Den Haag

What better way to uncork april, than by a visit to Den Haag, the city of peace and justice. Didn’t make that line up:


I was seeing Emma, also from TaiK back home in Finland, who is doing her exchange at KABK. Of course, apart from the peace and justice, Den Haag is well known as a nexus of the typography world.


…kerk? verk?



I had the good fortune of catching a class by eminent lettering teacher Frank Blokland, talking about pointed pen lettering (and drawing with some skill on the blackboard). After the lecture he also brought up the interesting suggestion, that the percieved difference in readability between sans and serif typefaces, could relate to the fact that serif faces have an evenly spaced rythm of stems, whereas in a sans the inner distances in the letters and the distance between letters vary.

The teaching of lettering and typography generally does seem to be on a high level at KABK, and ambitions are equally lofty. Emma and her exchangee friends were literally churning out piles of papers covered in lettering exercises.

Out of all this came a slight typo-envy. Hand lettering is a craft pleasantly opposite to that of learning to program and I do feel a certain interest in taking it up at some point to get a hang of type design. I might eventually consider applying to the rather tempting Type and Media program, a two-year postgraduate program focusing on typography and typeface design. It could make for a decent opportunity to utilize my new-found skills in “programming” in the context of typography. Open-type functionality scripted in Python is the shit.



The Legendary Unicode Poster. Do Want!


Modified beer-coasters. Jupiler is a Belgian beer, by the way. Holland isn’t much of a beer-country.

* * *
The city of Den Haag is very different to Antwerpen. It is roughly similar in size, but feels much smaller. It is also more recently built, which makes for more parks, larger open spaces and larger buildings. There is plenty of that post-modern architecture that is familiar from Finland. The difference is that the dutch architects didn’t leave that style to the 90’s, indeed, it is still very much alive and kicking.





Doubled mirroring.



There was an equally bonkers guy opposite to her. The royal couple behind bars, perhaps…


The people in Holland do seem to have a stronger desire to decorate their dwellings with kabouters and similar effigies, than the flemish.


It’s a printer refill store. 5 ml of the red, please.


A strong contender for the prize of “most random A-stand”.


What the candles did during the dinner party at Emmas place.

* * *

Den Haag’s main attraction is, however, the beach. And this is not just any old strip of sand.


When Emma said we were going to the tourist beach, I was thinking maybe a small restaurant and some sunchairs. This turned out to be wrong. I wasn’t by any means expecting the massive Costa Del Sol -like complex that it in fact is, complete with candy-stalls and god-stalls. The control tower in the picture above is … a permanent bungee-jump crane and the rest of the Starship Enterprise is just restaurants and clubs.



I suspect the beach restaurants were using the same interior designers, because they were all more or less identical in arrangement, with Buddhas as a recurring theme: “Southeast Asia Modern”.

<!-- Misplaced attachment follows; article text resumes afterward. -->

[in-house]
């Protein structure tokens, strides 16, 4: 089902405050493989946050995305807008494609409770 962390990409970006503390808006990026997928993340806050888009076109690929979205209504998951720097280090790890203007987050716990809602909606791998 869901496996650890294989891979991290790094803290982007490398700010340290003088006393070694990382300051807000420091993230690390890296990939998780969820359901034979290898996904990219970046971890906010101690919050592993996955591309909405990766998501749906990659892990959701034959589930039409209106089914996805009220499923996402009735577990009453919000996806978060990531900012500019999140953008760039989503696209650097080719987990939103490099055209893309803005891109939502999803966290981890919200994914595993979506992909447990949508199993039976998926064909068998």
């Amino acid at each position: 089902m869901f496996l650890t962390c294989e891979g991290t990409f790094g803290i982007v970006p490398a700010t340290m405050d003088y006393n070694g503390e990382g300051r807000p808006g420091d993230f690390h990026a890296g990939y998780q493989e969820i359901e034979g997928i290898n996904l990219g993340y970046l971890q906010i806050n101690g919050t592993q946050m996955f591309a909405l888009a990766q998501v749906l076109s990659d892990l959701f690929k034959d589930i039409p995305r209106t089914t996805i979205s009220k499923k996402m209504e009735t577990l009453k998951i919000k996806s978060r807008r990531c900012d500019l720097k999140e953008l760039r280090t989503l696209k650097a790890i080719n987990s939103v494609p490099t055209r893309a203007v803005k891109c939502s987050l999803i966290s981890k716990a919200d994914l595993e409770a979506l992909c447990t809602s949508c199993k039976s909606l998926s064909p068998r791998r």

On this windy day the sunbathers were absent, but the sea full of kite surfers. One can only imagine the scenery when “Little Germany” is fully invaded by the beach-craving teutonians in the summer.



Walking is obsolete.


* * *

On sunday I visited the Escher museum.


The style was at times slightly gimmicky, as is to be expected (the website informs that you can have children’s birthday parties in the museum!). Overall the exhibition was still well made and interesting, with many excerpts from Escher’s notebooks commenting the prints. I was familiar with all the prints exhibited, but the original prints are larger than most reproductions in books, so you really notice the detailing and the texture.


Escher’s commentary on the print “Flatworms”:

” Bricks are mostly rectangular because that is the most efficient shape for constructing the vertical walls of our dwellings. But anyone who has experience of stacking stones that are not cube-shaped knows there are other possibilities. For example, regular tetrahedrons can be combined with octahedrons. The structures depicted here consist of those two basic shapes. In practice, human beings could not live in it, since it has no vertical walls or horizontal floor. But if it were filled with water, flatworms could happily swim in it”

On the topmost floor was a sort of Escher / optical illusions playland complete with an Ames room to fool around in, Penrose triangle building blocks…



…and “De Escher Virtual Reality Reis”. Which was rubbish.

The most interesting thing here was the display on the Escher and the Droste effect project by Hendrik Lenstra and Bart de Smit, concerning Escher’s image “Print Gallery”. The Droste effect is that of endless recursion in a picture, named after a well-known Dutch cocoa brand whose traditional package features such a design:

What’s changed from Escher’s picture? The original image has an unresolved white hole in the middle, which has been continued as a spiral into endless recursion by some clever matemathical transformations of the underlying grid, which is twisted unto itself after a fashion. The videos the research group made are interesting, and the image has also been made into a rather bendy screensaver.


One Comment

  1. Posted April 24, 2009 at 21:50 | Permalink

    Type&Media is a one year program (although I think 60 study weeks or whatever points the usual masters is), so quite intensive, but good for finding the inner workaholic probably :)

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